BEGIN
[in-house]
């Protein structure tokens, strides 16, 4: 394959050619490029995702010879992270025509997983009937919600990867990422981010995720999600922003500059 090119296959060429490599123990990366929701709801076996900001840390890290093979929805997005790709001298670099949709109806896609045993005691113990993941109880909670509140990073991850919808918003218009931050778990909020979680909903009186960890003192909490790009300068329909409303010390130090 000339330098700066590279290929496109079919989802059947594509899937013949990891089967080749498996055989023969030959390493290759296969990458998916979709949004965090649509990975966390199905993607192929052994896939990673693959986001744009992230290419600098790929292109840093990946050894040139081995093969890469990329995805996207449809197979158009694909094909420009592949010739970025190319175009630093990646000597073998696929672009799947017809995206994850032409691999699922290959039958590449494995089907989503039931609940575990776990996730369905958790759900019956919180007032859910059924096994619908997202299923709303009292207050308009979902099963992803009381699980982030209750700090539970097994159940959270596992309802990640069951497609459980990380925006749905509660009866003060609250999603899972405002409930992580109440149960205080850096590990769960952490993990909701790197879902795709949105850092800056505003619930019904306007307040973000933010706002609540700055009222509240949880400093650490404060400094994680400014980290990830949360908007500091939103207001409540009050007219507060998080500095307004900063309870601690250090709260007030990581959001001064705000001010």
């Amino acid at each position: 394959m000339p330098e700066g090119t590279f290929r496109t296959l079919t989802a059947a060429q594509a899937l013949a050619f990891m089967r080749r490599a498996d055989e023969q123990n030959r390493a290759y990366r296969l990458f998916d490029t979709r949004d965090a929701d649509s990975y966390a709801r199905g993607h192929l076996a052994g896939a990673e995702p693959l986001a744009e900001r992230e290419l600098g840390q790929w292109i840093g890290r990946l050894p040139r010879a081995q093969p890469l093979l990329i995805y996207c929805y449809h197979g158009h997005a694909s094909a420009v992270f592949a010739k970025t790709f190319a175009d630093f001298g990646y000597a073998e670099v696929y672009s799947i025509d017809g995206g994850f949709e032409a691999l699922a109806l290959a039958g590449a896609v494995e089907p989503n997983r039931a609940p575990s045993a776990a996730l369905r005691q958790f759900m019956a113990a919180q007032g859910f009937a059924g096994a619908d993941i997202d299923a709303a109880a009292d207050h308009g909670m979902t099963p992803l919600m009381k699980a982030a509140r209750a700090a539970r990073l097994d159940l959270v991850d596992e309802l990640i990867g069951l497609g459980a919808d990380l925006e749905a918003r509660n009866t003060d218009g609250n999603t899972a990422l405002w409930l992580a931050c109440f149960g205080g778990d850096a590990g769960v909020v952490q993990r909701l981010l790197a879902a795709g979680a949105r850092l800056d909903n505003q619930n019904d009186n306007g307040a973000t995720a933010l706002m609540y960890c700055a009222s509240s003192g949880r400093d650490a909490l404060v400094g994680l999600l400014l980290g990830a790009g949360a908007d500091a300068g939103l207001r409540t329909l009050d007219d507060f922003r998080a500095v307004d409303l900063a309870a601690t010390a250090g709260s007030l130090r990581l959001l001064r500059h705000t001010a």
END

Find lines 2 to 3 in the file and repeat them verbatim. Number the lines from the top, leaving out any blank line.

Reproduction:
């Protein structure tokens, strides 16, 4: 394959050619490029995702010879992270025509997983009937919600990867990422981010995720999600922003500059 090119296959060429490599123990990366929701709801076996900001840390890290093979929805997005790709001298670099949709109806896609045993005691113990993941109880909670509140990073991850919808918003218009931050778990909020979680909903009186960890003192909490790009300068329909409303010390130090 000339330098700066590279290929496109079919989802059947594509899937013949990891089967080749498996055989023969030959390493290759296969990458998916979709949004965090649509990975966390199905993607192929052994896939990673693959986001744009992230290419600098790929292109840093990946050894040139081995093969890469990329995805996207449809197979158009694909094909420009592949010739970025190319175009630093990646000597073998696929672009799947017809995206994850032409691999699922290959039958590449494995089907989503039931609940575990776990996730369905958790759900019956919180007032859910059924096994619908997202299923709303009292207050308009979902099963992803009381699980982030209750700090539970097994159940959270596992309802990640069951497609459980990380925006749905509660009866003060609250999603899972405002409930992580109440149960205080850096590990769960952490993990909701790197879902795709949105850092800056505003619930019904306007307040973000933010706002609540700055009222509240949880400093650490404060400094994680400014980290990830949360908007500091939103207001409540009050007219507060998080500095307004900063309870601690250090709260007030990581959001001064705000001010």
């Amino acid at each position: 394959m000339p330098e700066g090119t590279f290929r496109t296959l079919t989802a059947a060429q594509a899937l013949a050619f990891m089967r080749r490599a498996d055989e023969q123990n030959r390493a290759y990366r296969l990458f998916d490029t979709r949004d965090a929701d649509s990975y966390a709801r199905g993607h192929l076996a052994g896939a990673e995702p693959l986001a744009e900001r992230e290419l600098g840390q790929w292109i840093g890290r990946l050894p040139r010879a081995q093969p890469l093979l990329i995805y996207c929805y449809h197979g158009h997005a694909s094909a420009v992270f592949a010739k970025t790709f190319a175009d630093f001298g990646y000597a073998e670099v696929y672009s799947i025509d017809g995206g994850f949709e032409a691999l699922a109806l290959a039958g590449a896609v494995e089907p989503n997983r039931a609940p575990s045993a776990a996730l369905r005691q958790f759900m019956a113990a919180q007032g859910f009937a059924g096994a619908d993941i997202d299923a709303a109880a009292d207050h308009g909670m979902t099963p992803l919600m009381k699980a982030a509140r209750a700090a539970r990073l097994d159940l959270v991850d596992e309802l990640i990867g069951l497609g459980a919808d990380l925006e749905a918003r509660n009866t003060d218009g609250n999603t899972a990422l405002w409930l992580a931050c109440f149960g205080g778990d850096a590990g769960v909020v952490q993990r909701l981010l790197a879902a795709g979680a949105r850092l800056d909903n505003q619930n019904d009186n306007g307040a973000t995720a933010l706002m609540y960890c700055a009222s509240s003192g949880r400093d650490a909490l404060v400094g994680l999600l400014l980290g990830a790009g949360a908007d500091a300068g939103l207001r409540t329909l009050d007219d507060f922003r998080a500095v307004d409303l900063a309870a601690t010390a250090g709260s007030l130090r990581l959001l001064r500059h705000t001010a």